In recent times I have become quite addicted to thrillers and mysteries. From Jurassic Park, Lost World, Gone Girl, The Girl on the Train to the most recent acquisition – Out by Natsuo Kirino.
Before I start talking about the book itself, did you know that there is a difference between mystery, thrillers and suspense? I have almost always equated them with each other in day to day conversation. Like, I would say, “Oh, let’s go and watch the new thriller.” Or “I really loved this mystery novel.” It had never occurred that they are actually different genres – overlapping at times – but different.
During a conversation with my movie buff friend, I came to know the basic difference. Which is in a mystery novel you do not know what happens next – you go along with the protagonist, maybe a detective or the police, to piece together clues and come to the solution along with everyone else. Think Nancy Drew or Famous Fives from your childhood. Or the Girl with a Dragon Tattoo.
A thriller is something which thrills. Duh! But more seriously, it is a situation where the reader will know who has committed a crime but the chase is what matters. In such cases you are usually rooting for the good guys, who can be in danger. But you also get a point of view from the culprit. Something like a good ol’ Agatha Christie novel.
Now, a suspense novel is something I often confuse with a thriller. A suspense is when you know something is about to happen – like a murderer waiting in the shadows, or a dinosaur about to attack, but the victim or protagonist has no clue. And you read on to see what happens in between, how it happens etc. Basically you know the end, but you read because the thrill of how or when keeps you going.
These are obviously not water-tight categorizations. And most often than not, they overlap. For example, the book I finished today, Out, is a bit of suspense and a bit of mystery.
The reason I picked up Out is quite silly. A friend posted about wanting to read a Murakami novel on Facebook. Someone suggested she should try Banana Yoshimoto as well. So I looked up Yoshimoto. And then in related searches the name of Natsuo Kirino came up. While I do have a copy of Banan Yoshimoto’s popular book ‘ Kitchen’, ‘Out’ struck me as more engrossing because of the plot.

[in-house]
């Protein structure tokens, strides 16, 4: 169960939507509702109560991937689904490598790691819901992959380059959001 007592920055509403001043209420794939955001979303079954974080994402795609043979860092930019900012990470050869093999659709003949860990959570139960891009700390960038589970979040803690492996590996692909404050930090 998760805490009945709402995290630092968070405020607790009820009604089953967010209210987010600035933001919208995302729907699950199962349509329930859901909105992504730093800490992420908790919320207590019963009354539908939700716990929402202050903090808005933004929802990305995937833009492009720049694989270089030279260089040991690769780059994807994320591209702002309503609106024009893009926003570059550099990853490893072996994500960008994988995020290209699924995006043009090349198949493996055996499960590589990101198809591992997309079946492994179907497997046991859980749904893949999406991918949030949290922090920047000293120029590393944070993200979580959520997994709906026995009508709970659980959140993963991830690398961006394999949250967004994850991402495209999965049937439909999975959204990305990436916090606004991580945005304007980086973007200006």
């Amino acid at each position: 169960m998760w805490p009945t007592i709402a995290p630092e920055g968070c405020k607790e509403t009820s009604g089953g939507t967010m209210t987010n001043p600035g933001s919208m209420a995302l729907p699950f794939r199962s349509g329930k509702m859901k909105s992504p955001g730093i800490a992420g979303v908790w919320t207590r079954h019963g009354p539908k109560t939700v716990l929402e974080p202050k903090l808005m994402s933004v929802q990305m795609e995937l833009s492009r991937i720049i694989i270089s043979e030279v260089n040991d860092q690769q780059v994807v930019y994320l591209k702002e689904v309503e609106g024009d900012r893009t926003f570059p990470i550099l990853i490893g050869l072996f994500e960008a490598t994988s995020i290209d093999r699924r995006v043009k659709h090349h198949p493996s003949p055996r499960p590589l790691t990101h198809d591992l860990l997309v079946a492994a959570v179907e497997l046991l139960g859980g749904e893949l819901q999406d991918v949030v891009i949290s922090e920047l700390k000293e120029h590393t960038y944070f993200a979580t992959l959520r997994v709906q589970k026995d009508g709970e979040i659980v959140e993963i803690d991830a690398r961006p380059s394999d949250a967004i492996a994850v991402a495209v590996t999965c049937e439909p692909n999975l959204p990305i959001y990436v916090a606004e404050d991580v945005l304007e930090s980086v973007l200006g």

Four friends, middle aged women working the night shift in a boxed lunch factory in Japan, have a dull life. But when one of them lashes back at her husband – and goes slightly overboard by killing her, she has no one to turn to but her friends from the factory. The friends hatch out a plan to ‘get rid of the body’ and thus starts the gruesome body-chopping scene. By the first hundred pages the author has managed to reel you in with this bit of information. But when the police start to piece together some puzzles, it looks like they might just get caught.
But you know you will root for the protagonist, and then the author makes you believe that they have every chance to escape. Enter, a Japanese-Brazilian co-worker who sexually attacks one of the friends, a loan shark agent who wants to make more money and a bar owner with a dark past. Saying any more would give away bits and pieces of the book, so I shall just tell you that it was engrossing to the point of red-eyed reading at 3 in the morning.
What did I like about the book? It certainly wasn’t the small type or the long chapters. It didn’t even end a chapter hanging on to something – the way Michael Crichton or R L Stine always does. But it does painfully paint each character, slowly. So that the gray shades come out on each. With every twist in the tale, I kept on trying to predict what would happen next (I didn’t succeed), ‘could X or Y or Z be trapped because this happens?’, ‘Maybe the police will walk in now and think A or B or C did it’, or ‘Oh God. This would be so perfect and they could just get away scot-free!’. In that way the book keeps you involved.
Moreover, the cover art looked gruesome in a simple way. But what also disturbed me about this book and a lot of the other thrillers/ suspenses I have been reading is that they speak about the married life – be it the husband or the wife. And most often than not, it is an unhappy married life that sows the seeds of the crime that is to be committed soon. Ah well. If that is the trend in the genre, I will read up till I am done.
Going back to my earlier conversation about different genres, this book is a mix of two. It starts with a murder and you know who has committed it at the very onset. But you read on to see what happens to them. The suspense is whether they get away with it or not. And also, how does a murder change a person from within.
All in all I gave it an ‘Almost 5 star’ for the sheer energy with which it got me hooked. Satisfied.